New findings of ancient capital Phú Xuân announced

October 21, 2019 - 07:39

Scientists and researchers have announced a new series of findings about Phú Xuân, the ancient historical capital of the Nguyễn Lords and Tây Sơn Dynasty, in the present-day central province of Thừa Thiên-Huế.


Scientists and researchers from Archeology Institute are conducting archeological exploration on Dương Xuân mound where the Đan Dương Palace under the Nguyễn Lords and Tây Sơn Dynasty is said to be located. — Photo courtesy of the  Archeology Institute

THỪA THIÊN-HUẾ — Scientists and researchers have announced a new series of findings of Phú Xuân, the ancient historical capital of the Nguyễn Lords and Tây Sơn Dynasty, in the present-day central province of Thừa Thiên-Huế.

The announcement was made at a conference held in the province by the provincial Historical Science Association last Friday.

Among 25 studies sent to the conference, 15 were presented with new information about Phú Xuân.

The new findings are about palaces and people in the past related to the role of Phú Xuân in politics, economy and culture.

Vice Chairman of the Provincial People's Committee Phan Thiên Định speaking at the conference. — Photo

Researchers and participants at the conference also discussed Phú Xuân as a capital under the reign of the Nguyễn Lords (1600-1802) and Tây Sơn Dynasty (1786-1802).

New documents about the role of the ancient capital have been announced focusing on the Nguyễn Lords and Tây Sơn Dynasty’s process of founding and protecting national sovereignty, territory, sea and islands, fighting against foreign invaders and national reunification.

The studies revealed Phú Xuân in the 17th century was a place for producing cannons using Portuguese technology through technician João Da Cruz.

Under the Nguyễn Lords and Tây Sơn Dynasty, the capital was the centre for producing the local hỏa hổ (tiger fire), a type of explosive.

It was also home to modern and Western-style watch manufacturing and repairing through a workshop of Nguyễn Văn Tú, who brought the new technology after studying abroad in the Netherlands.

In addition, at the conference, researchers announced information about the intangible cultural values featuring the characteristics of Phú Xuân that need to be preserved and promoted.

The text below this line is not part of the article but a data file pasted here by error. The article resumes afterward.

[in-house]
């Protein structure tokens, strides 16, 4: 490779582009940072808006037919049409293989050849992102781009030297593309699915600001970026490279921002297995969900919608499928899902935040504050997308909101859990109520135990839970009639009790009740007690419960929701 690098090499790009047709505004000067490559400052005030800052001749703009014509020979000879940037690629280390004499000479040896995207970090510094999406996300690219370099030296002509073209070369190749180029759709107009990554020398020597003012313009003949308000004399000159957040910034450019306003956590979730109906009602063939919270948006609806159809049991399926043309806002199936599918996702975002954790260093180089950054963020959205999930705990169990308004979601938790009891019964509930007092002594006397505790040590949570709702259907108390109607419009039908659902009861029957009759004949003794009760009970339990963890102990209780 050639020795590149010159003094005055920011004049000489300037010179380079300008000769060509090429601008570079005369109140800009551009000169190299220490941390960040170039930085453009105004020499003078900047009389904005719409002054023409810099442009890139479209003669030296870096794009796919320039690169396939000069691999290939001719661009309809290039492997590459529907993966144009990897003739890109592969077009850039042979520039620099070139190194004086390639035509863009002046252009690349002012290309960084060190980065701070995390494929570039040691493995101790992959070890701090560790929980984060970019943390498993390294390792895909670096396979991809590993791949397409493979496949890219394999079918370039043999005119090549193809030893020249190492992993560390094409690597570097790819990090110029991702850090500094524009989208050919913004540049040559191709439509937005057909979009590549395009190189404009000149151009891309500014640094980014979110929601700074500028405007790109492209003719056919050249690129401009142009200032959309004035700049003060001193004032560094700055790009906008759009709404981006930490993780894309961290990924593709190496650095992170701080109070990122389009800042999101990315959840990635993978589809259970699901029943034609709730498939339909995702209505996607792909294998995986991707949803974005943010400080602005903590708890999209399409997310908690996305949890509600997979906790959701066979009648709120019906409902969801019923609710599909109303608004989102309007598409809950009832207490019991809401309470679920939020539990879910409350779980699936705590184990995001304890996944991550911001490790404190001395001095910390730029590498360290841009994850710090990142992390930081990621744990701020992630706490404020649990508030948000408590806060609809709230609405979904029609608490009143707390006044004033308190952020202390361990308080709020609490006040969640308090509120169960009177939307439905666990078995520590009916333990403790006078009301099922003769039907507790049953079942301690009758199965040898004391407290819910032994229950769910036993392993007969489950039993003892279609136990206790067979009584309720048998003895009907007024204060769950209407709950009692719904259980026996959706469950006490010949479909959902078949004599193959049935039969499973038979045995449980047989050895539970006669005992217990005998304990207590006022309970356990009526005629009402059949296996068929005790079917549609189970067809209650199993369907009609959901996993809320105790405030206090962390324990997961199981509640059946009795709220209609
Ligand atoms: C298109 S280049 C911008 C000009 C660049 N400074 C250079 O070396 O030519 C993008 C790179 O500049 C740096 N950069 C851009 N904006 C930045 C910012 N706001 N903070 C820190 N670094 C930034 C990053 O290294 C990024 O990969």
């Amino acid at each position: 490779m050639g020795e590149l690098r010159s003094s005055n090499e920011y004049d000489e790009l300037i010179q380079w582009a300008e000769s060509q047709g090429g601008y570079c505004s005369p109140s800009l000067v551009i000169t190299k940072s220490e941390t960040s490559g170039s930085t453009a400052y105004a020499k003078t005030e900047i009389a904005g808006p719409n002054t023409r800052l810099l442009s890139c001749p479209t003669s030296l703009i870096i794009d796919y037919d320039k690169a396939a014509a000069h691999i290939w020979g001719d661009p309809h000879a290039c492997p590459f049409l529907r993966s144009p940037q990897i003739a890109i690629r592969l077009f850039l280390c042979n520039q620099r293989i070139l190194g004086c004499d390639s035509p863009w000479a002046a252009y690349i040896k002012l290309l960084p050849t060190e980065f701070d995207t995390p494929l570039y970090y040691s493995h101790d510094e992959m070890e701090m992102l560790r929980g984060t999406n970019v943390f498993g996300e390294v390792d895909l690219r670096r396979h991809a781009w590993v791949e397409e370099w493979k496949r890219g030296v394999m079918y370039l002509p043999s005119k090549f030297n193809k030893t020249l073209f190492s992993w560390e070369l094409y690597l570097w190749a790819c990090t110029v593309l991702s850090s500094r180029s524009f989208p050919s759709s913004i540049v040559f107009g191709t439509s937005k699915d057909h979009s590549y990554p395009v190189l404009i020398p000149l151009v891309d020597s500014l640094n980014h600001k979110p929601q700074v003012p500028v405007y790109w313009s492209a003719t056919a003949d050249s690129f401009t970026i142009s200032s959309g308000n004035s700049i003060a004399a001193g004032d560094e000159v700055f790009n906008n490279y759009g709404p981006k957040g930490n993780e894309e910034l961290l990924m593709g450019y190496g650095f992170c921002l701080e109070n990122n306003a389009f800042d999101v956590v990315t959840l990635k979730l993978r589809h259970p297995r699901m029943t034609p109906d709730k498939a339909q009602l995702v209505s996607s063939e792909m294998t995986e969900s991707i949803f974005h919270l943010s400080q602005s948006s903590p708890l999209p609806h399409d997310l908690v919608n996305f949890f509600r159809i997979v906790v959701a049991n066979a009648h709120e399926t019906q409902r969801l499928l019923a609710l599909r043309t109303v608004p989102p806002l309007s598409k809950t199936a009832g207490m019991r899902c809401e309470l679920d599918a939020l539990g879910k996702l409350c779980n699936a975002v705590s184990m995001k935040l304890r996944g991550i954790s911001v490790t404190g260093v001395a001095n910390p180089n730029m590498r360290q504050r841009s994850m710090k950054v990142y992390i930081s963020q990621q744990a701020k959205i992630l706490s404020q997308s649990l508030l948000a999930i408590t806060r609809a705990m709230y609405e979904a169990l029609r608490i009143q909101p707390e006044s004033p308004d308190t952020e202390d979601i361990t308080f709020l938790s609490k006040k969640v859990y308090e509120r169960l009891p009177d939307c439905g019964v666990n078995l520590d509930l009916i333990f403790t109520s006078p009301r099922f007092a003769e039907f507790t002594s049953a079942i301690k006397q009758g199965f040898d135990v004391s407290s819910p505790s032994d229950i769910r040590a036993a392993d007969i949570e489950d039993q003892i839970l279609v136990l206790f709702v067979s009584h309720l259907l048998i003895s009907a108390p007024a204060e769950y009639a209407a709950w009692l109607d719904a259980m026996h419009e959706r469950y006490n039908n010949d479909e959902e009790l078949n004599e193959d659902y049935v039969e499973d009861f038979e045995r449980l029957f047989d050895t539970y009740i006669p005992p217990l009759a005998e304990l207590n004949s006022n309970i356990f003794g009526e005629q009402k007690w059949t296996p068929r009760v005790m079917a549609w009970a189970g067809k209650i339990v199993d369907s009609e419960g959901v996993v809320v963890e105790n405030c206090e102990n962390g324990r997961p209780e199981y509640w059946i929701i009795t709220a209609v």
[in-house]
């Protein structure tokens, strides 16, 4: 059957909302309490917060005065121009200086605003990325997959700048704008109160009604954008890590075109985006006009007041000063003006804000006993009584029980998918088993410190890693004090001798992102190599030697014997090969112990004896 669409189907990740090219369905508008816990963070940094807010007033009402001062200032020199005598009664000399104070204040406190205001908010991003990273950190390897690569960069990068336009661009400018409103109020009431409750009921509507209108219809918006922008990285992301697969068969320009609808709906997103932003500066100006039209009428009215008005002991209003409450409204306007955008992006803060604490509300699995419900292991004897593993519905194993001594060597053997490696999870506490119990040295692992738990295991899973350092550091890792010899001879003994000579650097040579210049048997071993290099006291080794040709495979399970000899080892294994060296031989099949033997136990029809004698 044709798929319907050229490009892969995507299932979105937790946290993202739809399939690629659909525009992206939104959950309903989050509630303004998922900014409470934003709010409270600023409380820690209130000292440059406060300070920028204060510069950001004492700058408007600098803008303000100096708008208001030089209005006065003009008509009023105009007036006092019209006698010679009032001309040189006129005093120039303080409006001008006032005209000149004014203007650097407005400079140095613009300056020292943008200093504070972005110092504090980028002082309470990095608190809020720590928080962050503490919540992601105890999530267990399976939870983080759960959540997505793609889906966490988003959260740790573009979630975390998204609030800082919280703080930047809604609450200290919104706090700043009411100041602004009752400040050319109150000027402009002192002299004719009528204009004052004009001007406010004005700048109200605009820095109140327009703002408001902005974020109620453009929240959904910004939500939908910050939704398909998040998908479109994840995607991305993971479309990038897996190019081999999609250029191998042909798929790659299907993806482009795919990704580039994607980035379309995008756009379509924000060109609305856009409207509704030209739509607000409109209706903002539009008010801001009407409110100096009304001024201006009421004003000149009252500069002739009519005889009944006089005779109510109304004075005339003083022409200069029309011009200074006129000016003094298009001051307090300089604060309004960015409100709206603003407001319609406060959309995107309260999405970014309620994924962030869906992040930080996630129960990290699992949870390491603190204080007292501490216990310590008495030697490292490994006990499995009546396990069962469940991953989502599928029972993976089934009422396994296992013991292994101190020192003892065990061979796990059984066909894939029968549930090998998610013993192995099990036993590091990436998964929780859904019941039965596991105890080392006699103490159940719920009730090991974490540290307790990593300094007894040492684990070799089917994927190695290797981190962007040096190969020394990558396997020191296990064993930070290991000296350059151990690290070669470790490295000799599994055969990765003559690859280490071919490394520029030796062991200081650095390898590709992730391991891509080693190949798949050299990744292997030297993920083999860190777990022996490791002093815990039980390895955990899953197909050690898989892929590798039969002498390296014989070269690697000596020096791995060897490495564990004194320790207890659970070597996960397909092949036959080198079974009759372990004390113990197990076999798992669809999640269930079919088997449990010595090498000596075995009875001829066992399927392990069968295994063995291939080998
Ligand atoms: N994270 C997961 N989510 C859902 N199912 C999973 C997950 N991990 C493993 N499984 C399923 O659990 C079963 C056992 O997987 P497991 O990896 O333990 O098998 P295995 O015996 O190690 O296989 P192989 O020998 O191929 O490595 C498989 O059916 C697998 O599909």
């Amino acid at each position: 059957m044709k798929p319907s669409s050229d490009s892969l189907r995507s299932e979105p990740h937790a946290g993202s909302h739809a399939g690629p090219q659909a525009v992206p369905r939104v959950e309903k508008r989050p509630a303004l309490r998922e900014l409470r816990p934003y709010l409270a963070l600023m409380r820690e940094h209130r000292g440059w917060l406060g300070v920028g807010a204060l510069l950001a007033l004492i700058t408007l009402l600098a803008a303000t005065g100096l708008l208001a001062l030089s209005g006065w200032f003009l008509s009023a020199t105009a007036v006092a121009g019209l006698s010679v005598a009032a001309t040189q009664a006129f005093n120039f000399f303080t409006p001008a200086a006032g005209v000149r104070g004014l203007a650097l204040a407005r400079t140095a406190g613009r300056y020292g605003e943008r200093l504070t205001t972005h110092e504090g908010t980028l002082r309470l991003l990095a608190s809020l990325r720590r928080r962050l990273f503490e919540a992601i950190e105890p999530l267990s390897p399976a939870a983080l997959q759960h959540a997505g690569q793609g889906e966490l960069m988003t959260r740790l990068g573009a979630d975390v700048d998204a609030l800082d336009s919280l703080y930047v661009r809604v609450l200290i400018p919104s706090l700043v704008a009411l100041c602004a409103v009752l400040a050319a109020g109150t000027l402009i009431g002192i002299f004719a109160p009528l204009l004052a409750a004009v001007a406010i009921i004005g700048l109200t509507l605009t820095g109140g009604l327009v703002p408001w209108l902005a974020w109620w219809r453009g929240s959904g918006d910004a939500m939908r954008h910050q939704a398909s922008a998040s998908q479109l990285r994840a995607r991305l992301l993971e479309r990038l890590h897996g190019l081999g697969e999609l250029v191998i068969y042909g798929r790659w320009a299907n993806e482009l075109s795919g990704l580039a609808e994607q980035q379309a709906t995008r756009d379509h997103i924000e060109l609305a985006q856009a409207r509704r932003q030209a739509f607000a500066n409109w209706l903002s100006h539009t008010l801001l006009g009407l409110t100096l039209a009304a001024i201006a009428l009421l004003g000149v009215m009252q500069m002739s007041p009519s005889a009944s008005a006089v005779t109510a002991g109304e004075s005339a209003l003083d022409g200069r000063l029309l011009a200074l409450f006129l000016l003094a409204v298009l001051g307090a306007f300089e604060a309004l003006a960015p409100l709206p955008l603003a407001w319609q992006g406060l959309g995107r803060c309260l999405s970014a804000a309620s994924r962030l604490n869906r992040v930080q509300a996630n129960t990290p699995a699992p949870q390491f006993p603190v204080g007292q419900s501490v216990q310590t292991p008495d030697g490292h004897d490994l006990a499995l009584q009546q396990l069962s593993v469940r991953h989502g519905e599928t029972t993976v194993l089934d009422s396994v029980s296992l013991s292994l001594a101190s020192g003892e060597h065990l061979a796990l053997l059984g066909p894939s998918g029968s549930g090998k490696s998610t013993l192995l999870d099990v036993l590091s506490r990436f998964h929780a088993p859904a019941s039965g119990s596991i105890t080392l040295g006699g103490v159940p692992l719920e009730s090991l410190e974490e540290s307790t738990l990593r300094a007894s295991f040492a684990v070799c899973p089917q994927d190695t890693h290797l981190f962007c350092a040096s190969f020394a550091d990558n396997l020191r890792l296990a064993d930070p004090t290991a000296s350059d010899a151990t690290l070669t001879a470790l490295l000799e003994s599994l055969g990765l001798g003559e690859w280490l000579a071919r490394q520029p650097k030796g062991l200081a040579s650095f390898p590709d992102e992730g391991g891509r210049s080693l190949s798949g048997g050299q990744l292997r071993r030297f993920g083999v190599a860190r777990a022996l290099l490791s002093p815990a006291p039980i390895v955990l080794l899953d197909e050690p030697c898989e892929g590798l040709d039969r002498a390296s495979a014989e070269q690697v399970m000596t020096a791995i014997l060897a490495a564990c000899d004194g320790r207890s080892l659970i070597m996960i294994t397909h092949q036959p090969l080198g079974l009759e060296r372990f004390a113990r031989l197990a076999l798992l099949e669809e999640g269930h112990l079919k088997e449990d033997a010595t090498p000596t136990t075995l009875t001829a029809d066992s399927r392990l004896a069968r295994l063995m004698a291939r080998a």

Nguyễn Anh Huy presented his findings on Phủ Ao, the summer palace of the Nguyễn Dynasty, now located near the lake area on Mạc Đĩnh Chi Road, Huế City’s Phù Cát District. The findings contain historical information that needs to be archaeologically explored.

Researcher Trần Viết Điền also presented new findings about Tiền Dực palace located in the area of the International Training Centre of Huế University at No 4 Lê Lợi Street and the Information Technology Centre at No 6, Lê Lợi Street.

One issue that attracted attention from participants was whether or not King Quang Trung’s Đan Dương and Đan Lăng palaces were close to Thiền Lâm Pagoda on which the Việt Nam Historical Science Association and the Archaeology Institute have previously conducted some archaeological explorations.

“Phú Xuân is the bridge connecting from north to south and it is spiritually regarded as the connection of the lifespan of the country from the past to present, from the royal wisdom to folklore culture, from the national cultural tradition to the current human civilisation. Without Phú Xuân, there would be no national territory like ours today because from Thuận Hóa, the Nguyễn Lords had the powerful force enough to successfully complete their Southern annexation”, researchers Thái Quang Trung and Lê Thị Hoài Thanh reported.

Speaking at the conference, Vice Chairman of Thừa Thiên-Huế Province’s People's Committee Phan Thiên Định appreciated the researchers and their studies.

He said he hoped delegates and scientists would continue to do their research to objectively assess the history of the area.

“This will be a proper foundation for planning and implementation conservation and development policies for the present and the future of Thừa Thiên-Huế Province,” said Định. — VNS